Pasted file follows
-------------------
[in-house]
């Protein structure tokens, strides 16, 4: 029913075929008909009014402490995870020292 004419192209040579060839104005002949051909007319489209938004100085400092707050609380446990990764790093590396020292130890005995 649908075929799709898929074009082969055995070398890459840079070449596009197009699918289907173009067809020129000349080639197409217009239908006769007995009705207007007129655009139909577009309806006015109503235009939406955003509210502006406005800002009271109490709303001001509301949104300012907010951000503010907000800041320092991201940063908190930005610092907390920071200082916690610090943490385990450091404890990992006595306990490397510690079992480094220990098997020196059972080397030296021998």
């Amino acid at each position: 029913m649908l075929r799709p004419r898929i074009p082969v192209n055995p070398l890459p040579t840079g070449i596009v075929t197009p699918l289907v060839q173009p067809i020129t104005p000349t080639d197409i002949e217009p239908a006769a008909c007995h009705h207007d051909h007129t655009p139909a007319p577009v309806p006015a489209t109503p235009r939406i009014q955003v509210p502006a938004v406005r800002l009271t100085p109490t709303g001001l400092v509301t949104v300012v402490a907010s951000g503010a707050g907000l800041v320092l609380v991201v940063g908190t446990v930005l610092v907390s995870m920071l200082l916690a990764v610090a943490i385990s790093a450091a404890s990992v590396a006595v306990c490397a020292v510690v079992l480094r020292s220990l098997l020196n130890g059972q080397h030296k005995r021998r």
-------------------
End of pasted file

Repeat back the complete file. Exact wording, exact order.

[in-house]
């Protein structure tokens, strides 16, 4: 029913075929008909009014402490995870020292 004419192209040579060839104005002949051909007319489209938004100085400092707050609380446990990764790093590396020292130890005995 649908075929799709898929074009082969055995070398890459840079070449596009197009699918289907173009067809020129000349080639197409217009239908006769007995009705207007007129655009139909577009309806006015109503235009939406955003509210502006406005800002009271109490709303001001509301949104300012907010951000503010907000800041320092991201940063908190930005610092907390920071200082916690610090943490385990450091404890990992006595306990490397510690079992480094220990098997020196059972080397030296021998």
């Amino acid at each position: 029913m649908l075929r799709p004419r898929i074009p082969v192209n055995p070398l890459p040579t840079g070449i596009v075929t197009p699918l289907v060839q173009p067809i020129t104005p000349t080639d197409i002949e217009p239908a006769a008909c007995h009705h207007d051909h007129t655009p139909a007319p577009v309806p006015a489209t109503p235009r939406i009014q955003v509210p502006a938004v406005r800002l009271t100085p109490t709303g001001l400092v509301t949104v300012v402490a907010s951000g503010a707050g907000l800041v320092l609380v991201v940063g908190t446990v930005l610092v907390s995870m920071l200082l916690a990764v610090a943490i385990s790093a450091a404890s990992v590396a006595v306990c490397a020292v510690v079992l480094r020292s220990l098997l020196n130890g059972q080397h030296k005995r021998r």